When Ron returns home from the hospital the subtitle says " Massapequa, 1969". The colours of the leaves and the dead leaves in the street indicate it is autumn. A few scenes later the subtitle reads "July 4, 1969", and the implication is that time has moved forward.
In the movie, Ron is, by 1972, a full-fledged anti-war activist. Ron materializes on the floor of the Republican National Convention with a few other Vietnam Veterans Against the War. They make a scene, attract a few cameras, block the aisle, and rile the delegates, a mass of bloated Republican faces in straw boaters. One of them spits on Ron. Security guards move in, roughly pushing and pulling the veterans from the hall, physically preventing reporters from following. Outside, Ron is thrown from his wheelchair by an undercover cop and beaten. Actually, Robert Dornan persuaded security guards to let Kovic into the convention. Mr. Dornan says he made Mr. Kovic promise not to make a scene. That, however, did not stop the Vietnam veteran, who joined forces with two other disabled anti- war veterans. "It was not as big a disturbance as the movie showed, but it was a disturbance," says Mr. Dornan. "They were screaming. The guards came down and politely pulled their chairs backward. [They] put them out peaceably." A United Press International report of the incident describes the scene this way: "After about five minutes, security agents wheeled them in protesting out a side door. I went out and watched him and the other two congratulating one another, bragging about what they'd accomplished."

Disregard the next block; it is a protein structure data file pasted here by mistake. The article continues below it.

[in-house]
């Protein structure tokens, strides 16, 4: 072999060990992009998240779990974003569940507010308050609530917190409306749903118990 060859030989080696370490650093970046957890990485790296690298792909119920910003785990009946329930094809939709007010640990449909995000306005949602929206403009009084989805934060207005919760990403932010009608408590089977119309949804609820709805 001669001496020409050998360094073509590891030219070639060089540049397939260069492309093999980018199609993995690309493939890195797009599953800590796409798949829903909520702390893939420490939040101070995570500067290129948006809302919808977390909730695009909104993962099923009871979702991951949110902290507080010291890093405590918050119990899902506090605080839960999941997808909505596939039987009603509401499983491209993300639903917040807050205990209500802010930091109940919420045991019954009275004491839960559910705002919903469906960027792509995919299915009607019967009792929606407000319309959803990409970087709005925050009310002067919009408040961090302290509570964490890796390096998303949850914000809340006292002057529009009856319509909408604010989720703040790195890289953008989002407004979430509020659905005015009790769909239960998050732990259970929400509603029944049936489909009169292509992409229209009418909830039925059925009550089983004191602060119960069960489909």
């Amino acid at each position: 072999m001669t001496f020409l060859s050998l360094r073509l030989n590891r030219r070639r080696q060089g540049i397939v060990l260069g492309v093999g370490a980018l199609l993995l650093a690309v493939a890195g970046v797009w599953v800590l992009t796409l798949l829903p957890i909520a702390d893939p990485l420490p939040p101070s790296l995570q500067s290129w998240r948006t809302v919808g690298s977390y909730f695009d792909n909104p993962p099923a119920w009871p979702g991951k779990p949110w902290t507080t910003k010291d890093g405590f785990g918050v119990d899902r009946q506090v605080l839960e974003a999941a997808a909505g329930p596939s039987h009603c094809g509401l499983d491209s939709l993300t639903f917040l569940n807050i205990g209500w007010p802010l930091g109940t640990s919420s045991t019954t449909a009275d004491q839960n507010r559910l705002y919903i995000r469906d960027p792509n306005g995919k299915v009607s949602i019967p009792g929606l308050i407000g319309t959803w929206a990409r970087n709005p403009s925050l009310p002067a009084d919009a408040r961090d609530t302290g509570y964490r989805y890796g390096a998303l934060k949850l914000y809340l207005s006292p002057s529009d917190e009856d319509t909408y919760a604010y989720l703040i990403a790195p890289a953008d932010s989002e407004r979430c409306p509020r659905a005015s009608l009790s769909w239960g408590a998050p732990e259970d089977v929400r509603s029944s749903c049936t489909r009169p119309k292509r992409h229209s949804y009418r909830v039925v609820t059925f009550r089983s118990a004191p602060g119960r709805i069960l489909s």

In the movie, Ron is visiting a leader of the 1970 Syracuse University strike. As students listen to speakers (among them the late Abbie Hoffman) an army of Syracuse policemen, identifiable by their shoulder patches, mass on campus. Wearing full riot gear, they rap their shields with their nightsticks, and, unprovoked, attack the student assembly. One even cracks wheelchair-bound Ron over the head.
New York State Sen. Nancy Larraine Hoffmann, a Democrat, was a Syracuse student in 1970 who participated in that strike. "It was totally unlike the characterization in the movie," she says, describing the peaceful week-long strike. "There was no police presence even within sight. At no time was there any show of force, or any attempt to disperse students listening to speakers. It troubles me to see police officers maligned for Hollywood sensationalism."
The movie major is a decidedly unsympathetic character who ends his discussion with young Kovic by threatening to "take his head" if any more is said about the matter. The real-life major, traced by U.S. Marine Lt. Col. Fred Peck, would not consent to an interview. Through Lt. Col. Peck, the major confirmed Ron Kovic voiced such concerns to him. The major investigated and concluded it was unlikely Mr. Kovic had killed the Marine. Subsequently, the major promoted Mr. Kovic, making him the leader of a new scout group.
In the scene depicting the Republican National Convention and Ron Kovic's attempt to access the convention hall, Kovic is shown wearing medals on his right breast. One of the Medals he is wearing is an Army Commendation Medal, since Kovic was a Marine he would not have been awarded an Army Medal.